Accumulated
Amortization
 
Net
Carrying
Amount
Definite-lived intangible assets:
 
 
 
 
 
 
 
 
 
 
 
 
 
Permits
Other non-current assets
 
$
78.7

 
$
(23.8
)
 
$
54.9

 
$
78.4

 
$
(20.2
)
 
$
58.2

Total intangible assets
 
 
$
78.7

 
$
(23.8
)
 
$
54.9

 
$
78.4

 
$
(20.2
)
 
$
58.2

Below-market sales contracts
Other current liabilities
 
$
(23.1
)
 
$
15.4

 
$
(7.7
)
 
$
(23.1
)
 
$

 
$
(23.1
)
Below-market sales contracts
Other liabilities
 
(205.8
)
 
205.8

 

 
(205.8
)
 
205.8

 

Total below-market sales contracts
 
 
$
(228.9
)
 
$
221.2

 
$
(7.7
)
 
$
(228.9
)
 
$
205.8

 
$
(23.1
)

Amortization expense relating to intangible assets was $1.2 million and $3.8 million for the three and nine months ended September 30, 2016, respectively, and is recognized in Cost of goods sold and operating expenses in the Statements of Unaudited Condensed Consolidated Operations. Amortization expense relating to intangible assets was $0.9 million and $3.1 million, respectively, for the comparable periods in 2015. The estimated amortization expense relating to intangible assets for the remainder of this year and each of the five succeeding years is as follows:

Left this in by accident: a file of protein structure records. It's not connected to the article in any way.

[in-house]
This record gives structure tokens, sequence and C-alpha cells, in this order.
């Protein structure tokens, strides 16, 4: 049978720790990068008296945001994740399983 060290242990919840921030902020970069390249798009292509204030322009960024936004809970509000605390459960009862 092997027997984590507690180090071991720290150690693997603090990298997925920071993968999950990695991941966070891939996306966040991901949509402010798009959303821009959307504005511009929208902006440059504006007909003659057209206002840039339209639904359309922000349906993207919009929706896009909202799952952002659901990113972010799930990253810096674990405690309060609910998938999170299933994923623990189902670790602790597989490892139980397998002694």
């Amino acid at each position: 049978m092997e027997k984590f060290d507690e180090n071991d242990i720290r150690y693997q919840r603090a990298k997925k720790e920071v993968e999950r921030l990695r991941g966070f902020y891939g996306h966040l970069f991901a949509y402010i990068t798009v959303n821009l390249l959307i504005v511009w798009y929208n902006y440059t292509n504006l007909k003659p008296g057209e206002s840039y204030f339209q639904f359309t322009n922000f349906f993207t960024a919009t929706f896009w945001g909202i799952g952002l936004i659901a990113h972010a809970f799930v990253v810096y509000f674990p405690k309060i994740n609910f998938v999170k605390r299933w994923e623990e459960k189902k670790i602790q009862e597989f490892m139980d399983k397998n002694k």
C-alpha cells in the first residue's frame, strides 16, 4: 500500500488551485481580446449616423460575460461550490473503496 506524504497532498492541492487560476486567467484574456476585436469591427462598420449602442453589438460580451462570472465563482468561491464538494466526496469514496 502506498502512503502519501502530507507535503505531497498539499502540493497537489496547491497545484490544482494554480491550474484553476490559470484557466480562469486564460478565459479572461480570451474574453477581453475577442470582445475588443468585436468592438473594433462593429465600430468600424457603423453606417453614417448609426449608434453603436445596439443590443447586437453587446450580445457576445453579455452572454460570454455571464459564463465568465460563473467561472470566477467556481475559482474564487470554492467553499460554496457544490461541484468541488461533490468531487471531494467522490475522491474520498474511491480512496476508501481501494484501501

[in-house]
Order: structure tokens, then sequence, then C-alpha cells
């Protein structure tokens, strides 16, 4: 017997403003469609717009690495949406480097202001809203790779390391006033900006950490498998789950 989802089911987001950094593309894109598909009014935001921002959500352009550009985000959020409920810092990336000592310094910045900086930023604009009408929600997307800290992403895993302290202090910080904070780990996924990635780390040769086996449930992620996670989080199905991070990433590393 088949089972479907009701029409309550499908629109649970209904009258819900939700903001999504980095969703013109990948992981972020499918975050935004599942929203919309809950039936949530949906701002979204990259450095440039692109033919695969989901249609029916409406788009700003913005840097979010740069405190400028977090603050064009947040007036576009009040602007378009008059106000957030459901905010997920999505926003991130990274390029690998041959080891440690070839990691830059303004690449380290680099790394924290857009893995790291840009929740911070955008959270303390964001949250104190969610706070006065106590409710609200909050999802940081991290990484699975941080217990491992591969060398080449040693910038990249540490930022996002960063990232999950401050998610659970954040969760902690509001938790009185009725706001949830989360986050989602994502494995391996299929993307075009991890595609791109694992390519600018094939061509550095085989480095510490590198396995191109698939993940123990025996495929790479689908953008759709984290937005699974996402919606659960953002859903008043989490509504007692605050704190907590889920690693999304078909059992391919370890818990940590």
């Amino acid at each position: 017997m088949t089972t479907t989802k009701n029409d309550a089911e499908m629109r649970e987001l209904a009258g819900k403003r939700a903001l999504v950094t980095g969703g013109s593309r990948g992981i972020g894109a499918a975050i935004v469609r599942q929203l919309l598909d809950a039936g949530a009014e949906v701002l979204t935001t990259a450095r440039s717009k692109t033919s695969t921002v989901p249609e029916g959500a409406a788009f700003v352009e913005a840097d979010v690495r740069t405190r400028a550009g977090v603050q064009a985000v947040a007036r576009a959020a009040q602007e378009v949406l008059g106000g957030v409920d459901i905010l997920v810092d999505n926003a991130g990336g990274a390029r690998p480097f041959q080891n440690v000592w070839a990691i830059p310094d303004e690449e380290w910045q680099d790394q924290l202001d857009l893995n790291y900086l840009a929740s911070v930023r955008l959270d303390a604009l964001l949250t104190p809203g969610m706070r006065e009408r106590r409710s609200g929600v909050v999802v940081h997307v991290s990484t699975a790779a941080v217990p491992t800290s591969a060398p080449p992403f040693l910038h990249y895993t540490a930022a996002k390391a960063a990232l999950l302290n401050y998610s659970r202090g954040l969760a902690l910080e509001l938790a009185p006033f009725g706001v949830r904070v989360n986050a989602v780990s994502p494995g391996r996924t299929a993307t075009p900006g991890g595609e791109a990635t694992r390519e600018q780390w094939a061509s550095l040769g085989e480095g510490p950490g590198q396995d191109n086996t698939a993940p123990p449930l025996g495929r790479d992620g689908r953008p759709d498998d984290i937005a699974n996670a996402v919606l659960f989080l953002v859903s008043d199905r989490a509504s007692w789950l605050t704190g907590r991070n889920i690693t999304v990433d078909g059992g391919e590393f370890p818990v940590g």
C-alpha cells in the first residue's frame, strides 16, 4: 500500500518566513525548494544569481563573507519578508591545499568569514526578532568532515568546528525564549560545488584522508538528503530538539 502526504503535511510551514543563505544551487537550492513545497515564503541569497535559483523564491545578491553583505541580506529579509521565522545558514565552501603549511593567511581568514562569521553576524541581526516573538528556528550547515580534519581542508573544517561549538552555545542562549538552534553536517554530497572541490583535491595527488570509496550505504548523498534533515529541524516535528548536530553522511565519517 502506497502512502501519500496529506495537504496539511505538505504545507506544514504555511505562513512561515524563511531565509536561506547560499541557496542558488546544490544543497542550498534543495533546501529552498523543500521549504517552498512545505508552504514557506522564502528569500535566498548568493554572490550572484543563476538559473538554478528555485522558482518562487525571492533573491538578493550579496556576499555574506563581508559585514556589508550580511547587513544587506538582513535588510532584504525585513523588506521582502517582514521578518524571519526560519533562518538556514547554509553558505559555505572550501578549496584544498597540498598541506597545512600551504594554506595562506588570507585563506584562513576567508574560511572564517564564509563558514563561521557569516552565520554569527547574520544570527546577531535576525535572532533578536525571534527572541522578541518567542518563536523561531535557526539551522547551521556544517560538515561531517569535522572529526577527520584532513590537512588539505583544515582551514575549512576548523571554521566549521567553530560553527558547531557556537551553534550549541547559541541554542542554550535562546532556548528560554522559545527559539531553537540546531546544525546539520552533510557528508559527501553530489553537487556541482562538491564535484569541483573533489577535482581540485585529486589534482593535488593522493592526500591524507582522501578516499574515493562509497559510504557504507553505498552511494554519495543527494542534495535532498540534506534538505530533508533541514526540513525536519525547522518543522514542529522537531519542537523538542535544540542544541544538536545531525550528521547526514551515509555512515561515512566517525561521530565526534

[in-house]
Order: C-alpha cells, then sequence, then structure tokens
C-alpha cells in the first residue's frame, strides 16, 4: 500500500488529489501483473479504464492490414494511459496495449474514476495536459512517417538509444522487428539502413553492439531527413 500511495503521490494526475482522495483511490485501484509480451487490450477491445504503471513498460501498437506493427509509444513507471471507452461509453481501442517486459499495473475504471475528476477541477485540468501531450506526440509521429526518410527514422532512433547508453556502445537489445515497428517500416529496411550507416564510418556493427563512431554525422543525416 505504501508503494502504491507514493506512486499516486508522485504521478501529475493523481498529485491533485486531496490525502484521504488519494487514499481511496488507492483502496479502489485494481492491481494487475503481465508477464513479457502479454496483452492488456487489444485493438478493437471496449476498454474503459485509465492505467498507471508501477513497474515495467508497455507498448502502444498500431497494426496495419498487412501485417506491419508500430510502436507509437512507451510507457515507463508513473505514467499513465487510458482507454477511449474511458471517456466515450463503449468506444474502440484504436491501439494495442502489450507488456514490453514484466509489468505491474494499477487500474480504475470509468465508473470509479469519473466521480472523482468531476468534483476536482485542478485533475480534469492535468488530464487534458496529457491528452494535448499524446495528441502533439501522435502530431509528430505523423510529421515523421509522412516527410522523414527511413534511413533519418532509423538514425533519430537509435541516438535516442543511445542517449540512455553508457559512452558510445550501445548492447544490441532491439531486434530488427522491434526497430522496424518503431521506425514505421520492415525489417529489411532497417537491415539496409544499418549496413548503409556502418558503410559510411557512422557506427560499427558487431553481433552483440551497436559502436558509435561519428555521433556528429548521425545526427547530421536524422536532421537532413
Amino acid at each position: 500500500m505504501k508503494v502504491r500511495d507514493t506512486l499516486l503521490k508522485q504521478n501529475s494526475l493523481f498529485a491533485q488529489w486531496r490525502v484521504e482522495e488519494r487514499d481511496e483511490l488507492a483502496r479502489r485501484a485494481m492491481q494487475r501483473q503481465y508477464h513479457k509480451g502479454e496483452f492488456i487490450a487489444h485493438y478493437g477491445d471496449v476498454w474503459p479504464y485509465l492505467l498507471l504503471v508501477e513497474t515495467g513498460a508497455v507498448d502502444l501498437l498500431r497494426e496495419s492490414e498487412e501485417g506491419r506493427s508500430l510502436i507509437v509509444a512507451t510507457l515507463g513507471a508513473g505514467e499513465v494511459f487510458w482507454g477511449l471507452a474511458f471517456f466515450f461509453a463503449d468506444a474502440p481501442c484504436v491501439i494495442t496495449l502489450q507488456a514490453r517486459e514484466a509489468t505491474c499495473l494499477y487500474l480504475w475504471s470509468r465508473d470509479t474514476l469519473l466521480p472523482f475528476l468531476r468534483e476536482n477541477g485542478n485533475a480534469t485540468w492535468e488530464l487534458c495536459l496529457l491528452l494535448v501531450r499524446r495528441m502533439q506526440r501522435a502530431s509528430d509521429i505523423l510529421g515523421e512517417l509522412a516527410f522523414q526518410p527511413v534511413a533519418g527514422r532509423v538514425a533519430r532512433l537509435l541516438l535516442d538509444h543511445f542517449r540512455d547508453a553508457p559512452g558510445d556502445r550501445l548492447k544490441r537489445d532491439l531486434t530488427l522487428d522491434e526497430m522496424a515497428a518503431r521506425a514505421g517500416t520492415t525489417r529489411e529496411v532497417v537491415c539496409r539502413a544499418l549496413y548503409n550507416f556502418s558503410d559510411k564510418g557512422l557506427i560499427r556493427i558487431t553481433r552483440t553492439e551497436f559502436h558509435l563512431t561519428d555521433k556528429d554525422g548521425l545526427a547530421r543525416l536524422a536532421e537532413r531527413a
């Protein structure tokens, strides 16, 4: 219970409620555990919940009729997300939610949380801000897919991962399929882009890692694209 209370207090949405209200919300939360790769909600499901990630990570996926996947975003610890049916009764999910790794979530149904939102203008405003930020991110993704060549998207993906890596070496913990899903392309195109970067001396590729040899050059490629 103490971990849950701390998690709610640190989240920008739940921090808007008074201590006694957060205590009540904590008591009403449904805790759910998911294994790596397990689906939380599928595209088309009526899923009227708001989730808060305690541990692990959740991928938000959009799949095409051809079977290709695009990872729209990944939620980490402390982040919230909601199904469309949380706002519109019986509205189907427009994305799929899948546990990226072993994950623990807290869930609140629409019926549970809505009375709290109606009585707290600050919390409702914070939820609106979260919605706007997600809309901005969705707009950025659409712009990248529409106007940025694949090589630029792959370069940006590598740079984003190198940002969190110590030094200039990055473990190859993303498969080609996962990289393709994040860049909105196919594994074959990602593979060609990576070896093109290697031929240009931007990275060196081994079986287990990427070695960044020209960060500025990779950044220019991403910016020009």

(In Millions)

Amount
Year Ending December 31,

2016 (remaining three months)
$
1.0

2017
4.2

2018
4.2

2019
2.5

2020
2.5

2021
2.5

Total
$
16.9

The below-market sales contract is classified as a liability and recognized over the term of the underlying contract, which expires December 31, 2016. For the three and nine months ended September 30, 2016 and September 30, 2015, we recognized $7.7 million and $15.4 million, respectively, in Product revenues related to the below-market sales contract. The remaining $7.7 million is estimated to be recognized in Product revenues during the remainder of 2016.
DERIVATIVE INSTRUMENTS
DERIVATIVE INSTRUMENTS AND HEDGING ACTIVITIES
NOTE 13 - DERIVATIVE INSTRUMENTS
The following table presents the fair value of our derivative instruments and the classification of each in the Statements of Unaudited Condensed Consolidated Financial Position as of September 30, 2016 and December 31, 2015:
 
(In Millions)
 
Derivative Assets
 
Derivative Liabilities
 
September 30, 2016
 
December 31, 2015
 
September 30, 2016
 
December 31, 2015
Derivative Instrument
Balance Sheet Location
 
Fair
Value
 
Balance
Sheet
Location
 
Fair
Value
 
Balance Sheet
Location
 
Fair
Value
 
Balance Sheet
Location
 
Fair
Value
Customer supply agreement
Other current assets
 
28.0

 
Other current assets
 
5.8

 
 
 

 
 
 

Provisional pricing arrangements
Other current assets
 
0.4

 
Other current assets
 
2.0

 
Other current liabilities
 
2.7

 
Other current liabilities
 
3.4

Commodity contracts